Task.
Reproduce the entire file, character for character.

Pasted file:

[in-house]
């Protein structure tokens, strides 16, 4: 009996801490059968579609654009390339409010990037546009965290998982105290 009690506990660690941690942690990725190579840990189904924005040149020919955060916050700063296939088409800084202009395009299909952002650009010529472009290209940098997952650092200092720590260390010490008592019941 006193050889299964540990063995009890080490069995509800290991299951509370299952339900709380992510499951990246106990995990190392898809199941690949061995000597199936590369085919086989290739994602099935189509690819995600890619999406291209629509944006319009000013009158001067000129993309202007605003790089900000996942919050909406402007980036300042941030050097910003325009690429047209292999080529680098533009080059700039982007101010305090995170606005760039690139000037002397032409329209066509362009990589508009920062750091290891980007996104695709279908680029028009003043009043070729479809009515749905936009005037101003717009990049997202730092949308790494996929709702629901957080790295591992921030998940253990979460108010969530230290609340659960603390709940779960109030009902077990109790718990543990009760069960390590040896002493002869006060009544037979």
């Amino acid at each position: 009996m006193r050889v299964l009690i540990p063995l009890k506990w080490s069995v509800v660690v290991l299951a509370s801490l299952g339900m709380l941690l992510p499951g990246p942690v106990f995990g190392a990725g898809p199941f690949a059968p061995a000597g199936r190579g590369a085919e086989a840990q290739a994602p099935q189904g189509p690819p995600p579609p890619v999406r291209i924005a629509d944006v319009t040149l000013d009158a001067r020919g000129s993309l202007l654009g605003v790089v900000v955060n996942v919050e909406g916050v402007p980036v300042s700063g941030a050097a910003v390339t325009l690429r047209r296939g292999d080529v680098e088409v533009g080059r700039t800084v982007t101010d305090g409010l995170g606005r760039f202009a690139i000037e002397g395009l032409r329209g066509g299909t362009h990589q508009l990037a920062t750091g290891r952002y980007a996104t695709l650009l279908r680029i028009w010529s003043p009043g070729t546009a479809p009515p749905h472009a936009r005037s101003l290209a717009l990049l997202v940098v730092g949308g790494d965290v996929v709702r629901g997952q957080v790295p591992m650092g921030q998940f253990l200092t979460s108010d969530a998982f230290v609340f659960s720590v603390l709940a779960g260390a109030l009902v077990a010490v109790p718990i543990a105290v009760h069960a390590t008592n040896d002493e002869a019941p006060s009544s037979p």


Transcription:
[in-house]
């Protein structure tokens, strides 16, 4: 009996801490059968579609654009390339409010990037546009965290998982105290 009690506990660690941690942690990725190579840990189904924005040149020919955060916050700063296939088409800084202009395009299909952002650009010529472009290209940098997952650092200092720590260390010490008592019941 006193050889299964540990063995009890080490069995509800290991299951509370299952339900709380992510499951990246106990995990190392898809199941690949061995000597199936590369085919086989290739994602099935189509690819995600890619999406291209629509944006319009000013009158001067000129993309202007605003790089900000996942919050909406402007980036300042941030050097910003325009690429047209292999080529680098533009080059700039982007101010305090995170606005760039690139000037002397032409329209066509362009990589508009920062750091290891980007996104695709279908680029028009003043009043070729479809009515749905936009005037101003717009990049997202730092949308790494996929709702629901957080790295591992921030998940253990979460108010969530230290609340659960603390709940779960109030009902077990109790718990543990009760069960390590040896002493002869006060009544037979």
């Amino acid at each position: 009996m006193r050889v299964l009690i540990p063995l009890k506990w080490s069995v509800v660690v290991l299951a509370s801490l299952g339900m709380l941690l992510p499951g990246p942690v106990f995990g190392a990725g898809p199941f690949a059968p061995a000597g199936r190579g590369a085919e086989a840990q290739a994602p099935q189904g189509p690819p995600p579609p890619v999406r291209i924005a629509d944006v319009t040149l000013d009158a001067r020919g000129s993309l202007l654009g605003v790089v900000v955060n996942v919050e909406g916050v402007p980036v300042s700063g941030a050097a910003v390339t325009l690429r047209r296939g292999d080529v680098e088409v533009g080059r700039t800084v982007t101010d305090g409010l995170g606005r760039f202009a690139i000037e002397g395009l032409r329209g066509g299909t362009h990589q508009l990037a920062t750091g290891r952002y980007a996104t695709l650009l279908r680029i028009w010529s003043p009043g070729t546009a479809p009515p749905h472009a936009r005037s101003l290209a717009l990049l997202v940098v730092g949308g790494d965290v996929v709702r629901g997952q957080v790295p591992m650092g921030q998940f253990l200092t979460s108010d969530a998982f230290v609340f659960s720590v603390l709940a779960g260390a109030l009902v077990a010490v109790p718990i543990a105290v009760h069960a390590t008592n040896d002493e002869a019941p006060s009544s037979p």